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15 Lessons Learned on how to Leverage Analytics in Your Agency

We’re still cranking away on live blogging the Next Generation of Government Training Summit. Take a look at all our great coverage here. Below is a brief overview of the Analytics to Decisions session.

Analytics is changing the way we work and think about our organizations. Analytics is the future for improved decision-making, helping organizations find new value from data and transform the way agencies meet mission need. That’s why I was excited to attend the “Analytics and Decision Making” session at the Next Generation of Government Training summit.

The panel abstract states: Government agencies are using the power of analytics to understand government performance as well as analyze key trends, catch fraud, and drive better citizen engagement. In this session, you will learn tips on using data to effectively do your job better. Learn key analytical strategies that will help you become an analytical star within your agency or organization. Speakers:

  • Christine Heflin, Director of Performance Excellence, Office of the Deputy Secretary, Department of Commerce
  • Carter Hewgley, FEMAStat Director, Federal Emergency Management Agency, Department of Homeland Security
  • Jeff Press, Performance Manager, Performance Improvement Council

The panel included some best practices of analytics use in government – and be sure to check out the GovLoop guide we launched earlier this year, lots of great resources on analytics. Below is also a case study, this session was great and tried to capture as much as I could. So brief write up is below:

  1. Integration of information – can’t work in siloes, share information and data across the department
  2. Have a clear vision of analytics applications
  3. Focus on governance for data use
  4. Make insights actionable
  5. Deliver something real to decision makers – make tangible impact, money
  6. Use data to make informed decisions
  7. Build credibility through solid analysis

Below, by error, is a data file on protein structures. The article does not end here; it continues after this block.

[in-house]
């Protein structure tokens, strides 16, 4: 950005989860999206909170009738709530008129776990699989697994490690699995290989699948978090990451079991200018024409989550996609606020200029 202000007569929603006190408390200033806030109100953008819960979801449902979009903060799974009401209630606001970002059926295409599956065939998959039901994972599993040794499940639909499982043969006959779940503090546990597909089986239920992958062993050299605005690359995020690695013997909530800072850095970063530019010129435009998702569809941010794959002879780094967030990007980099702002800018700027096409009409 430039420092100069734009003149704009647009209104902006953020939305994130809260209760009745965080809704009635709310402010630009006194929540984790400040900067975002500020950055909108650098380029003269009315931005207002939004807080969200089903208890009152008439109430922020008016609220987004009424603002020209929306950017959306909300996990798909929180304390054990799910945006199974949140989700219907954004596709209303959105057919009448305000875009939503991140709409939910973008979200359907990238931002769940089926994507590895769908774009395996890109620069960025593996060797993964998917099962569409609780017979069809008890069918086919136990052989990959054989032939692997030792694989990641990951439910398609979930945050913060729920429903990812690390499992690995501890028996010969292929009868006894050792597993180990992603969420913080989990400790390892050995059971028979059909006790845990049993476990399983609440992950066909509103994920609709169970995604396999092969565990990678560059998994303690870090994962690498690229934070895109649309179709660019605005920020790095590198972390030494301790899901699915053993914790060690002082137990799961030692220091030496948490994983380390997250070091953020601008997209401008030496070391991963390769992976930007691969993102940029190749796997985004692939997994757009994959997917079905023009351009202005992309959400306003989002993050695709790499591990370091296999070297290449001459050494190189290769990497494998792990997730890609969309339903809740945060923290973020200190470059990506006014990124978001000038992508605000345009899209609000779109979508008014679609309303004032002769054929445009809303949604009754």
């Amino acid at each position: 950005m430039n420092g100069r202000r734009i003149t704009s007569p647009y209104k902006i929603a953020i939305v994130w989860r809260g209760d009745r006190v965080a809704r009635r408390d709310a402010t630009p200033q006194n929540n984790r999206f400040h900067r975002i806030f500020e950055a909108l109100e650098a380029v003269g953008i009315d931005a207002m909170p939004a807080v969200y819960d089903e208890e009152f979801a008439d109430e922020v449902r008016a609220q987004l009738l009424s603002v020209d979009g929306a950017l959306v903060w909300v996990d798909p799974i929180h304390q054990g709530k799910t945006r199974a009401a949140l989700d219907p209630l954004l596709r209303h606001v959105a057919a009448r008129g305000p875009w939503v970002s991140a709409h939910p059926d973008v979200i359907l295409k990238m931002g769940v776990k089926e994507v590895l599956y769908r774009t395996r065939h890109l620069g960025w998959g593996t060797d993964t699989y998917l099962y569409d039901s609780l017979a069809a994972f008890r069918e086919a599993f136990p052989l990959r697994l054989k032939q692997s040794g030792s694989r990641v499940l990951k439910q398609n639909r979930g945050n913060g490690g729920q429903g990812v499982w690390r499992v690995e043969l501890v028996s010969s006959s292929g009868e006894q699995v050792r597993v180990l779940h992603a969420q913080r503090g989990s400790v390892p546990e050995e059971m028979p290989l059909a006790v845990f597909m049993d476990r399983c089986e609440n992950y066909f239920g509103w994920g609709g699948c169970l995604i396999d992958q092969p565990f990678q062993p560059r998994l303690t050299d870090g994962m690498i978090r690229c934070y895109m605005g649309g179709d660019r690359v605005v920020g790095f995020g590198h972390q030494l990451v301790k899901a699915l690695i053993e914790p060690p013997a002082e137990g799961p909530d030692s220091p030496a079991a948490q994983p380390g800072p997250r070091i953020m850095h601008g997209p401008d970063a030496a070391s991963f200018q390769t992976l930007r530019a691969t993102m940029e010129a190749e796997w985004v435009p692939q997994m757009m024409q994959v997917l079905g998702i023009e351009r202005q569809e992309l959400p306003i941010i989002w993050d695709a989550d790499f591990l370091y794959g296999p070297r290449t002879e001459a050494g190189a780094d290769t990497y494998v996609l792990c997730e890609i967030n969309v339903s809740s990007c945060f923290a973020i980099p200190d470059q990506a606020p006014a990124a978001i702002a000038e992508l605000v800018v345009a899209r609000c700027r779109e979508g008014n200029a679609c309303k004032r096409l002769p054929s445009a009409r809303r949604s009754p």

8. Create a culture of analytics
  9. Listen to leadership expectations
  10. Deliver an analytical product that truly aids decision making
  11. Verify through field testing and validation
  12. Going smart – think about clear value, mission need
  13. Focus on the customer – what you need to do to get things done, produce new value for consumer
  14. Translate executive expectations into actionable actions
  15. Trust the experts to deliver and support them with resources

Carter provided an outstanding example of using analytics at FEMA during the tragic tornado in Moore Oklahoma. On May 20, an EF5 tornado struck the south suburbs of Oklahoma City; Moore was the most heavily impacted area. Carter shared some before and after images collected by FEMA, and the results were unbelievable. He continued to explain how FEMA responded and helped the victims of the tragedy.

He also continued to explain the process FEMA used after a disaster strike. Previously, much was using paper based documents and manual entry to respond. In Moore Oklahoma, using modern technology, FEMA implemented a more survivor- centric delivery model, called Disaster Survivor Assistance Teams. Each team was given a mobile device, and could track in real time where FEMA staff was to collect data in the area. FEMA analysts rolled DSAT data in a disaster wide dashboard for leadership to view progress and make adjustments in real time; in one event FEMA matched executive expectations to field capabilities – and staff quickly delivered analytical capabilities that will provide benefits on a national scale. The applications of analytics was unbelievable, and a great case study of how to fully leveraging analytics to fit mission need.

A great quote from this session was, “At FEMA we say, go big, go fast, go smart, but that term is applicable to all of you in whatever role you are playing. You need to be adding the analysis of evidence into the decision making mix,” said Carter.

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Keith Collins

Just got to this page by reference of a federal training program. Immediately a pop window wanting personal information. Not likely

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